Transcripts of the monetary policymaking body of the Federal Reserve from 2002–2008.

My second point is that I definitely don’t want to blunder about when markets are fragile. I think we have to be very careful about this whole issue, but we should also recognize that markets aren’t exogenous either. Markets are influenced by what we say and do. So if for whatever reason there is not sufficient expectation that we would take a policy action today, that’s fine. But in my view we have to start building the case regarding what we are about in the longer run. So I can go along with the kind of policy that you’re suggesting, Mr. Chairman, but I wouldn’t go along with you forever on this, and indeed I know you don’t want me or anybody else to go along with you forever.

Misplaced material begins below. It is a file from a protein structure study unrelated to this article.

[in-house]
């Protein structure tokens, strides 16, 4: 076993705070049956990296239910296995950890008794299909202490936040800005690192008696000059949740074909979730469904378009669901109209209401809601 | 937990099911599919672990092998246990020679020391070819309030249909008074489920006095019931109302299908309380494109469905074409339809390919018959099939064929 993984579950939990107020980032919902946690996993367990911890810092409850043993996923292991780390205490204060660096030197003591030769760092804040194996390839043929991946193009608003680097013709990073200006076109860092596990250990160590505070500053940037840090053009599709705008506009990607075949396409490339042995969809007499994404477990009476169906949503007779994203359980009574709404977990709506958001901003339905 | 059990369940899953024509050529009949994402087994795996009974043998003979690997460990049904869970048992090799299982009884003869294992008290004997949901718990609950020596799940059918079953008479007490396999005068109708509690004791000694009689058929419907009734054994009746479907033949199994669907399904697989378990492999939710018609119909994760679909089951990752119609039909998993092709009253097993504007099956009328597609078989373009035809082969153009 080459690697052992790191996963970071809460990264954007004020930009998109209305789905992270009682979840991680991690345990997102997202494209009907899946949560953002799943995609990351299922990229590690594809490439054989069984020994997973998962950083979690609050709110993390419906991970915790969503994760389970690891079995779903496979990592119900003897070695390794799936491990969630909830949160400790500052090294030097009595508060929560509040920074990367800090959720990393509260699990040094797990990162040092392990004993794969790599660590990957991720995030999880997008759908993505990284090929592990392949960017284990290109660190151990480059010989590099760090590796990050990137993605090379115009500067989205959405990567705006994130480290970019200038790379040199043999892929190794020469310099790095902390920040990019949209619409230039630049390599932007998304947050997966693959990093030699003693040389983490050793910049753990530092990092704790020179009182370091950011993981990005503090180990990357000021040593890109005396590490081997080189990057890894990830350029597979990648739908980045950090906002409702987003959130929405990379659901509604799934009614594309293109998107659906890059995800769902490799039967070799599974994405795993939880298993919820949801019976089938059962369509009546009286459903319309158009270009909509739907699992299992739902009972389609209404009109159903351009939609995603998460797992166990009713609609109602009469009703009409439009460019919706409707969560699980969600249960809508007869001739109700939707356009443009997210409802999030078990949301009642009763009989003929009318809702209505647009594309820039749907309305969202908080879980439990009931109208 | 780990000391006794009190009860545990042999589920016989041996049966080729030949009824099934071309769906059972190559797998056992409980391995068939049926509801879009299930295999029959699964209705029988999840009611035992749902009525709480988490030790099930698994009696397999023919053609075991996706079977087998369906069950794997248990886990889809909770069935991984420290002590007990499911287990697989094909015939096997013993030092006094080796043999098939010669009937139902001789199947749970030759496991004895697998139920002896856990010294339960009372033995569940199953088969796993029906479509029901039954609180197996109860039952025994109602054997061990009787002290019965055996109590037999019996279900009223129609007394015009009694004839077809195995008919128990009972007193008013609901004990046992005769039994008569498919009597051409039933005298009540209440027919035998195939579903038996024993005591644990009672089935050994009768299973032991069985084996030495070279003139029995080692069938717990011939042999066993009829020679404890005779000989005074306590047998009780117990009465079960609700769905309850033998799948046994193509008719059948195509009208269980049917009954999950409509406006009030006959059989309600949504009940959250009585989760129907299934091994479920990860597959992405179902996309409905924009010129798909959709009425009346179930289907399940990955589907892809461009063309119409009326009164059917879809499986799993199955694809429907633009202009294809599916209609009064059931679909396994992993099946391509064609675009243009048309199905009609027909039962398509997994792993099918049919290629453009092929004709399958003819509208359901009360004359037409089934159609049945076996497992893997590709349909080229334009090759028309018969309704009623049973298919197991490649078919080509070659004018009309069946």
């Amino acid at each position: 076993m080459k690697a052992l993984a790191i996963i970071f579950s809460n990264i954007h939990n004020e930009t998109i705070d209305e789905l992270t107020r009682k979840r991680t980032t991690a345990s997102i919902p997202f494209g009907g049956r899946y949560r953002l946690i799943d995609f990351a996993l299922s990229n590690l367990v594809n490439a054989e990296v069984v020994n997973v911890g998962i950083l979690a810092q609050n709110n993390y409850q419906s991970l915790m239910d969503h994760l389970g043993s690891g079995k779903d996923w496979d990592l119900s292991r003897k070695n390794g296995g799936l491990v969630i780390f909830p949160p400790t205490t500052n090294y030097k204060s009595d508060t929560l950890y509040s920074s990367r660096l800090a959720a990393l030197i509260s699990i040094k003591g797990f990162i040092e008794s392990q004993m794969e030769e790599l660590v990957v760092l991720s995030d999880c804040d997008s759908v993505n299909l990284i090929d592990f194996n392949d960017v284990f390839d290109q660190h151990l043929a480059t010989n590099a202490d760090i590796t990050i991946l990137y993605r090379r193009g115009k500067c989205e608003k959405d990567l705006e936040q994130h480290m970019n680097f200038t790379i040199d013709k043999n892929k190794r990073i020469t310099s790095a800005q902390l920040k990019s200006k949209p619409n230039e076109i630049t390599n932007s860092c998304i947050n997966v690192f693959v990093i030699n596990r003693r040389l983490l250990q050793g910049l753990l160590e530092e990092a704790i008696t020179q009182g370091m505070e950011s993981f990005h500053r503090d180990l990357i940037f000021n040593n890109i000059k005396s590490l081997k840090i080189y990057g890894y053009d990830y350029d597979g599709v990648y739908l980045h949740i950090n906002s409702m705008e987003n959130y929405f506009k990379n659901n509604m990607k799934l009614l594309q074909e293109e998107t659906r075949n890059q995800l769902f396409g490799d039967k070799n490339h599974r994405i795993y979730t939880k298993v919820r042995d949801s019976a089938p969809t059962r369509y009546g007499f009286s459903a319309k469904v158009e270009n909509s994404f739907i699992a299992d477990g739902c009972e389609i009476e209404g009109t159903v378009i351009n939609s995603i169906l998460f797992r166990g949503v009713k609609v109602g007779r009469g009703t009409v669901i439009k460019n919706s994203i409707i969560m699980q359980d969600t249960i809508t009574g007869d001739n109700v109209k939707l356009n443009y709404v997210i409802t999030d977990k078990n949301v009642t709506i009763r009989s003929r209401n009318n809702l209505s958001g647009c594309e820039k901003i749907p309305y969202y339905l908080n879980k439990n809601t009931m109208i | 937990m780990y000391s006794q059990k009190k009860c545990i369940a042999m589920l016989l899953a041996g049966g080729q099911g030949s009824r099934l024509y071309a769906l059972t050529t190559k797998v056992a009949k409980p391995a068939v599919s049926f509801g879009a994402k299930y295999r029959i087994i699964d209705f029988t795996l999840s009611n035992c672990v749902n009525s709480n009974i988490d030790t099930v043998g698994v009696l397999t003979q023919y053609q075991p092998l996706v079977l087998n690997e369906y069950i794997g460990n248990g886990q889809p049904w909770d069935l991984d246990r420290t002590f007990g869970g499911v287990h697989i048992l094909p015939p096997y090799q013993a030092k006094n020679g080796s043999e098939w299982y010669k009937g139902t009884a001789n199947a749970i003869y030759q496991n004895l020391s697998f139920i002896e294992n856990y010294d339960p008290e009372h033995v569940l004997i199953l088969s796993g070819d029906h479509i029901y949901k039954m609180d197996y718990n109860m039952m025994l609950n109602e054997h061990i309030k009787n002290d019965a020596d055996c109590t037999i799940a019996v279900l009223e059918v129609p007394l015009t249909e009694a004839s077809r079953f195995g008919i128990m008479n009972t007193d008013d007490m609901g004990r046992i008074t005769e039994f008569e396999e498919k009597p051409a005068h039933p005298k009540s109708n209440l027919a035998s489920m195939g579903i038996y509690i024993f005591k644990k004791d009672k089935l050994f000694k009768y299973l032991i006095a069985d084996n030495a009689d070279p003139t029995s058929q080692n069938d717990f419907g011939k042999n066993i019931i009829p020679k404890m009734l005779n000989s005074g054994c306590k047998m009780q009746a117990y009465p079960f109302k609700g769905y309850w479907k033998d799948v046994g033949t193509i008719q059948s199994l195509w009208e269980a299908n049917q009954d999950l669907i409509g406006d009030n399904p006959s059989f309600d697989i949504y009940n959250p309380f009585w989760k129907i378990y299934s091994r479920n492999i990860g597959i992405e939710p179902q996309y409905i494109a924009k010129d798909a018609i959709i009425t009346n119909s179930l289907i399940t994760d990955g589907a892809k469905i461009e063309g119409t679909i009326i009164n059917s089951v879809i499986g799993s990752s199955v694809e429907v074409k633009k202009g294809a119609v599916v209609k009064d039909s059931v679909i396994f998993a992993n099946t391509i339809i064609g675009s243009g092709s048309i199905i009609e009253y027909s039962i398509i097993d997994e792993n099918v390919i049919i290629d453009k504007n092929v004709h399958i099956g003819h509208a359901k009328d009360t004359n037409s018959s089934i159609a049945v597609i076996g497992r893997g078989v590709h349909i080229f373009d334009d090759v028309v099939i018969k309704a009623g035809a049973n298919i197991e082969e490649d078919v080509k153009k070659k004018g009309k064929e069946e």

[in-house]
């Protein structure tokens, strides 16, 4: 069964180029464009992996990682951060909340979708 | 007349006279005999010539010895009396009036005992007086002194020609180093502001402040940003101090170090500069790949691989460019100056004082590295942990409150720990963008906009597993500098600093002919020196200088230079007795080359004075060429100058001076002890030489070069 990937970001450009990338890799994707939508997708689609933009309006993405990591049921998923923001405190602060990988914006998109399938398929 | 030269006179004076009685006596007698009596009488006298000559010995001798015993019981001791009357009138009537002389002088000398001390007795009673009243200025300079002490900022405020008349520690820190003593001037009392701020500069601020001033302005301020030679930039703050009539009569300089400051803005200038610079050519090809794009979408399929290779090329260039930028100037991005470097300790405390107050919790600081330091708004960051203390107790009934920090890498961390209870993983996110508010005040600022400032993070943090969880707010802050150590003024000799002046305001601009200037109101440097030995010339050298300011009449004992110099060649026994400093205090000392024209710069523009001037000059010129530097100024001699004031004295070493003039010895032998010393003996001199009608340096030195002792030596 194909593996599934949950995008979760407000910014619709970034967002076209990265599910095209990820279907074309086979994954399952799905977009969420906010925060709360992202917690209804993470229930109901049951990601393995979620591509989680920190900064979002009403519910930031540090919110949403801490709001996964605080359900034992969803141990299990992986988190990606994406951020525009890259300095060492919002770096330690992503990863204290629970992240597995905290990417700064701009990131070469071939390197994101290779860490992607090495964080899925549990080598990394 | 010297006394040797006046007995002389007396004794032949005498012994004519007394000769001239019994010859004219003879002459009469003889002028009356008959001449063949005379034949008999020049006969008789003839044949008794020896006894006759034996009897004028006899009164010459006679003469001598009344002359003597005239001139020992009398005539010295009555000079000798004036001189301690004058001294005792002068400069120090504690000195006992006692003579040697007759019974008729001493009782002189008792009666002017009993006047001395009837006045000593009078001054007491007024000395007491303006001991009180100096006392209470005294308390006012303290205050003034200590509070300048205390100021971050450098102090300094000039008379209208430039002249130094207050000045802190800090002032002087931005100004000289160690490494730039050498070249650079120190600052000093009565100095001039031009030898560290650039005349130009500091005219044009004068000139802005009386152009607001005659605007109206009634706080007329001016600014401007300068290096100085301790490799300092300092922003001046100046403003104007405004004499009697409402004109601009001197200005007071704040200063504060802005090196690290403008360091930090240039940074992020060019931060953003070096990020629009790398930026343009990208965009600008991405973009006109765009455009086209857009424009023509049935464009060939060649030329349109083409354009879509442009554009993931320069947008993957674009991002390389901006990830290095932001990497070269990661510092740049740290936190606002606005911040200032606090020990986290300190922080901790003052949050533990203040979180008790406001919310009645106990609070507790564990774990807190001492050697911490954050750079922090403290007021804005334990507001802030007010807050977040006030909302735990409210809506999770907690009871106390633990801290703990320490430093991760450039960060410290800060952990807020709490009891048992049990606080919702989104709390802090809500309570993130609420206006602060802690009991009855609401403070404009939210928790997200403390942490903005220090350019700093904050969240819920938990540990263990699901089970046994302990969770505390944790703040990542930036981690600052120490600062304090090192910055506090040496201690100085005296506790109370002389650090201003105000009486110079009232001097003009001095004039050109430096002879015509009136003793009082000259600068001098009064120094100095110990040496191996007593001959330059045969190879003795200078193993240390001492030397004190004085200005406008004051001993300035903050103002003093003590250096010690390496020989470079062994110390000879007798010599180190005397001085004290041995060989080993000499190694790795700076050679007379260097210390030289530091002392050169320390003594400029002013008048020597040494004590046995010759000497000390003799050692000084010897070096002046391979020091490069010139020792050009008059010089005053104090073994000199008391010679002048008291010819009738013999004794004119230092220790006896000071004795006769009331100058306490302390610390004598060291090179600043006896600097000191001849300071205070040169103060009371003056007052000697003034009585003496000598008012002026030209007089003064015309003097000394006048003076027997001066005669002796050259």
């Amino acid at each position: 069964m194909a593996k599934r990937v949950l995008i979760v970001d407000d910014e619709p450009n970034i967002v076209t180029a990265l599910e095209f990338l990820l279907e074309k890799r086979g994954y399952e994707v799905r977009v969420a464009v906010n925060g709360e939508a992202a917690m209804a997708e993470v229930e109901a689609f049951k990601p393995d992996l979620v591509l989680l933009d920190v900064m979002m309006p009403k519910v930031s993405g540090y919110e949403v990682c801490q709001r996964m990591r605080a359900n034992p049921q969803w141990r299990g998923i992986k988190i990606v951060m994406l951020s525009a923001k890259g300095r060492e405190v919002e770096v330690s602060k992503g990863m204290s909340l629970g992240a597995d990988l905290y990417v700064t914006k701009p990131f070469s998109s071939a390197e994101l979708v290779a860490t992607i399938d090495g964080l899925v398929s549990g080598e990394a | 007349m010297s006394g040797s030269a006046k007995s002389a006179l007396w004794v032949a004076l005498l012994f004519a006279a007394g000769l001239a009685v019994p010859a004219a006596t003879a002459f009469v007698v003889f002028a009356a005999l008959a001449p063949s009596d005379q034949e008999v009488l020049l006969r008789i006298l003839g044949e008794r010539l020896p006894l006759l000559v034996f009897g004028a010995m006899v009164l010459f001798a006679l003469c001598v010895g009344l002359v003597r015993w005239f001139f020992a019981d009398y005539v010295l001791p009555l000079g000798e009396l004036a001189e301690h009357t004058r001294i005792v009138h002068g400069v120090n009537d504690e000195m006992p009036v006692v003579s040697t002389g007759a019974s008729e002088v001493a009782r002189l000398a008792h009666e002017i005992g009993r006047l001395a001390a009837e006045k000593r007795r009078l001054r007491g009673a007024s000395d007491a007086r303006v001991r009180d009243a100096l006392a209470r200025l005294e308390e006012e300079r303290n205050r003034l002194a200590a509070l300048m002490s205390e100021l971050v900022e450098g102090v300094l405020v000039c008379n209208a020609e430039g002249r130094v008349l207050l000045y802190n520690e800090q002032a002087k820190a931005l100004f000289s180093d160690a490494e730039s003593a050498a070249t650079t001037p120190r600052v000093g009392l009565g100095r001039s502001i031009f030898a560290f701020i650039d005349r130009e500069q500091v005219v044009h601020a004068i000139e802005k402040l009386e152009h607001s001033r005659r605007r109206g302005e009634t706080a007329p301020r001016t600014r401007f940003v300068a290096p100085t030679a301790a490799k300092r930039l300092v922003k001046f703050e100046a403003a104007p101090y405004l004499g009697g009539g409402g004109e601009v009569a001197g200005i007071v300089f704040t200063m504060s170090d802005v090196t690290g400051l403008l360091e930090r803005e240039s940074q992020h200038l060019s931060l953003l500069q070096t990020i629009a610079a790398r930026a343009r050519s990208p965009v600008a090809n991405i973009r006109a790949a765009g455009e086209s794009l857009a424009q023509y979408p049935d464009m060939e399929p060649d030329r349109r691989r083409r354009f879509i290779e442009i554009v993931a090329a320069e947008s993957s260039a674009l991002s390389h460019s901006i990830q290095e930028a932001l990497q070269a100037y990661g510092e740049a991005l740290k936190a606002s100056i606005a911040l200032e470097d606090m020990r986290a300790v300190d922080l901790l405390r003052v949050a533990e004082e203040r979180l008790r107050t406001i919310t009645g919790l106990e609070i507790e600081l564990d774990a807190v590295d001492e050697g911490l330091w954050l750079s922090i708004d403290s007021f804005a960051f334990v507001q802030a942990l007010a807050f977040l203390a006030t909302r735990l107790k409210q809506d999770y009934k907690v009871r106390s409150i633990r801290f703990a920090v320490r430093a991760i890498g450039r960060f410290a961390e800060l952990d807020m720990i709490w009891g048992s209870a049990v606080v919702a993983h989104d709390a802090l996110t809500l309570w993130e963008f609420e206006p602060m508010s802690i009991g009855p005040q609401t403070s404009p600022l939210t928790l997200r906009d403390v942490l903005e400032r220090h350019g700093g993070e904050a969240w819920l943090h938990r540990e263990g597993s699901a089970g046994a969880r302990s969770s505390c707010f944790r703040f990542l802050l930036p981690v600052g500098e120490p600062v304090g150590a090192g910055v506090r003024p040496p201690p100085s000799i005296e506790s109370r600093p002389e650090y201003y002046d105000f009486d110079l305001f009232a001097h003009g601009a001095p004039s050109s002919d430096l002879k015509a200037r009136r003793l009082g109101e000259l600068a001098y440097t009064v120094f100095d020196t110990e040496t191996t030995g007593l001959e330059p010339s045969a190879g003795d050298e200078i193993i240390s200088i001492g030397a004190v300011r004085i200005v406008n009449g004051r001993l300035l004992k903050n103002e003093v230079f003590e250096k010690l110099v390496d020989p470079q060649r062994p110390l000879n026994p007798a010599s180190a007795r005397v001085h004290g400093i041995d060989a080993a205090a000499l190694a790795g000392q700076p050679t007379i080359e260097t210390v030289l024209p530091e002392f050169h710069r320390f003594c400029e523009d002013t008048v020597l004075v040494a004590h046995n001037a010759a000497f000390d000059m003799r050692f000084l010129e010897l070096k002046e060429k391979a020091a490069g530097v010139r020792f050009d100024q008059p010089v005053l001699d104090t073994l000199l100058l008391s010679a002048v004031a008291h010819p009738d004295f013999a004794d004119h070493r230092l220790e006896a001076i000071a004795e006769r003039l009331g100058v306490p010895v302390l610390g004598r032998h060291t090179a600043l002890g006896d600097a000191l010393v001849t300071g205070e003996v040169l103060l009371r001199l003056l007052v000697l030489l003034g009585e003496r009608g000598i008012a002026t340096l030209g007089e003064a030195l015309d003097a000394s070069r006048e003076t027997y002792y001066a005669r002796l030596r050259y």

Purely on the statement—and virtually everybody has commented on this today—I think we have to unbundle the risks in the way that this draft statement does. I strongly support that part of your recommendation. I do have to be honest, though, and tell you that I have some qualms about the “taken together” sentence because it’s akin to adding up the risks for pears and adding up the risks for apples and putting them together. I’m uneasy about that, but I have no bright ideas for what to do about it today. The proposed wording is as good as anything I can think of today. But if I were placing a bet, I would bet that the language would need to be altered in three years when Roger’s swan gets even a little more eloquent and beautiful.

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